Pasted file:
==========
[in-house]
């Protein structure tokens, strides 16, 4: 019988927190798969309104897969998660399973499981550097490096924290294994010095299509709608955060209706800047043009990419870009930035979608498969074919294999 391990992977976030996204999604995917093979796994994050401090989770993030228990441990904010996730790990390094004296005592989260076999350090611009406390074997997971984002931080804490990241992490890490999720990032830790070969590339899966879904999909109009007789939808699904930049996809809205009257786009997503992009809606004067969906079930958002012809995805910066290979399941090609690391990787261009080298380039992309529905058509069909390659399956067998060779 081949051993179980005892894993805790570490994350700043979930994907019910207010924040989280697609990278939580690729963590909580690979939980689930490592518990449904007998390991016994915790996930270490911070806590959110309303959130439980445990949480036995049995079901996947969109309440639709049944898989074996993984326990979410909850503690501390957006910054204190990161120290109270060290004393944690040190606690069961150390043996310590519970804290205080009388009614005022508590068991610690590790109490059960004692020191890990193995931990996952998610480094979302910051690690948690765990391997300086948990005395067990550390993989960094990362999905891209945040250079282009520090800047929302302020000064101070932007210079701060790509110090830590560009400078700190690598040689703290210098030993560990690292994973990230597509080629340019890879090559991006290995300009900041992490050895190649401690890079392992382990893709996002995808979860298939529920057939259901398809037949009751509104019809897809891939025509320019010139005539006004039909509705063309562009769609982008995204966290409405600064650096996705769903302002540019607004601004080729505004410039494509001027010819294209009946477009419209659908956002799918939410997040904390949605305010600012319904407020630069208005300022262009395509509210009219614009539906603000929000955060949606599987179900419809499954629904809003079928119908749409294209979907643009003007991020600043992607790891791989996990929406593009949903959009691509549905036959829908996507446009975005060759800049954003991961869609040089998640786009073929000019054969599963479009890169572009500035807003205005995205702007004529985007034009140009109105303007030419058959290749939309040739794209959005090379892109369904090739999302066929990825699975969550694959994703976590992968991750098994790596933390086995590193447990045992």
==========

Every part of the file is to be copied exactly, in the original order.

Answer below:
[in-house]
């Protein structure tokens, strides 16, 4: 019988927190798969309104897969998660399973499981550097490096924290294994010095299509709608955060209706800047043009990419870009930035979608498969074919294999 391990992977976030996204999604995917093979796994994050401090989770993030228990441990904010996730790990390094004296005592989260076999350090611009406390074997997971984002931080804490990241992490890490999720990032830790070969590339899966879904999909109009007789939808699904930049996809809205009257786009997503992009809606004067969906079930958002012809995805910066290979399941090609690391990787261009080298380039992309529905058509069909390659399956067998060779 081949051993179980005892894993805790570490994350700043979930994907019910207010924040989280697609990278939580690729963590909580690979939980689930490592518990449904007998390991016994915790996930270490911070806590959110309303959130439980445990949480036995049995079901996947969109309440639709049944898989074996993984326990979410909850503690501390957006910054204190990161120290109270060290004393944690040190606690069961150390043996310590519970804290205080009388009614005022508590068991610690590790109490059960004692020191890990193995931990996952998610480094979302910051690690948690765990391997300086948990005395067990550390993989960094990362999905891209945040250079282009520090800047929302302020000064101070932007210079701060790509110090830590560009400078700190690598040689703290210098030993560990690292994973990230597509080629340019890879090559991006290995300009900041992490050895190649401690890079392992382990893709996002995808979860298939529920057939259901398809037949009751509104019809897809891939025509320019010139005539006004039909509705063309562009769609982008995204966290409405600064650096996705769903302002540019607004601004080729505004410039494509001027010819294209009946477009419209659908956002799918939410997040904390949605305010600012319904407020630069208005300022262009395509509210009219614009539906603000929000955060949606599987179900419809499954629904809003079928119908749409294209979907643009003007991020600043992607790891791989996990929406593009949903959009691509549905036959829908996507446009975005060759800049954003991961869609040089998640786009073929000019054969599963479009890169572009500035807003205005995205702007004529985007034009140009109105303007030419058959290749939309040739794209959005090379892109369904090739999302066929990825699975969550694959994703976590992968991750098994790596933390086995590193447990045992």